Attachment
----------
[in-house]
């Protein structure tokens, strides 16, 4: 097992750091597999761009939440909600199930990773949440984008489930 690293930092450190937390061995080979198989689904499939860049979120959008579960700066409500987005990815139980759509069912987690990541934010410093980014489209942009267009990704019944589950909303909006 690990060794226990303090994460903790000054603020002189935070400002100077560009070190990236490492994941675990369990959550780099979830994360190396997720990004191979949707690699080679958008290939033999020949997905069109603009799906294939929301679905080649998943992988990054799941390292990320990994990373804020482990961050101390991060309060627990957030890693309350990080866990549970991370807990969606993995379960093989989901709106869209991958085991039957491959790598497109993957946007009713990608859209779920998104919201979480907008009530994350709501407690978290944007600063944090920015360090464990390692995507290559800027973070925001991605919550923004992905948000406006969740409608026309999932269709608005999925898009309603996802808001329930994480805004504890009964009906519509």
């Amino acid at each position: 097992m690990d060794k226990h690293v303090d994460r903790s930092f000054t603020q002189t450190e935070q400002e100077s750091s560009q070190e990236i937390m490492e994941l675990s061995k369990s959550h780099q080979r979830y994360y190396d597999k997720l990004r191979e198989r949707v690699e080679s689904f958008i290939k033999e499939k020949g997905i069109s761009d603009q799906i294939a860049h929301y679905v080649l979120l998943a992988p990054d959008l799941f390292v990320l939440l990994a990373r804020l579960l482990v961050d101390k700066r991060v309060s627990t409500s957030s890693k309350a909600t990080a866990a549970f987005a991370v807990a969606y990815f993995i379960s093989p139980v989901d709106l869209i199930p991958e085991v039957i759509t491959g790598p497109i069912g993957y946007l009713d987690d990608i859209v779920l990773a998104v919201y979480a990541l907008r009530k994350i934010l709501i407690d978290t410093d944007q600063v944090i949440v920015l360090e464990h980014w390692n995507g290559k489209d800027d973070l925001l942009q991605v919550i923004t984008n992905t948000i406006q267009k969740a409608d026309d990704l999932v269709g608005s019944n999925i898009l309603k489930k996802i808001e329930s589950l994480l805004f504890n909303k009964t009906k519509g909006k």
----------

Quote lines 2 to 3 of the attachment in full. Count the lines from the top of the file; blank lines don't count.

């Protein structure tokens, strides 16, 4: 097992750091597999761009939440909600199930990773949440984008489930 690293930092450190937390061995080979198989689904499939860049979120959008579960700066409500987005990815139980759509069912987690990541934010410093980014489209942009267009990704019944589950909303909006 690990060794226990303090994460903790000054603020002189935070400002100077560009070190990236490492994941675990369990959550780099979830994360190396997720990004191979949707690699080679958008290939033999020949997905069109603009799906294939929301679905080649998943992988990054799941390292990320990994990373804020482990961050101390991060309060627990957030890693309350990080866990549970991370807990969606993995379960093989989901709106869209991958085991039957491959790598497109993957946007009713990608859209779920998104919201979480907008009530994350709501407690978290944007600063944090920015360090464990390692995507290559800027973070925001991605919550923004992905948000406006969740409608026309999932269709608005999925898009309603996802808001329930994480805004504890009964009906519509």
């Amino acid at each position: 097992m690990d060794k226990h690293v303090d994460r903790s930092f000054t603020q002189t450190e935070q400002e100077s750091s560009q070190e990236i937390m490492e994941l675990s061995k369990s959550h780099q080979r979830y994360y190396d597999k997720l990004r191979e198989r949707v690699e080679s689904f958008i290939k033999e499939k020949g997905i069109s761009d603009q799906i294939a860049h929301y679905v080649l979120l998943a992988p990054d959008l799941f390292v990320l939440l990994a990373r804020l579960l482990v961050d101390k700066r991060v309060s627990t409500s957030s890693k309350a909600t990080a866990a549970f987005a991370v807990a969606y990815f993995i379960s093989p139980v989901d709106l869209i199930p991958e085991v039957i759509t491959g790598p497109i069912g993957y946007l009713d987690d990608i859209v779920l990773a998104v919201y979480a990541l907008r009530k994350i934010l709501i407690d978290t410093d944007q600063v944090i949440v920015l360090e464990h980014w390692n995507g290559k489209d800027d973070l925001l942009q991605v919550i923004t984008n992905t948000i406006q267009k969740a409608d026309d990704l999932v269709g608005s019944n999925i898009l309603k489930k996802i808001e329930s589950l994480l805004f504890n909303k009964t009906k519509g909006k």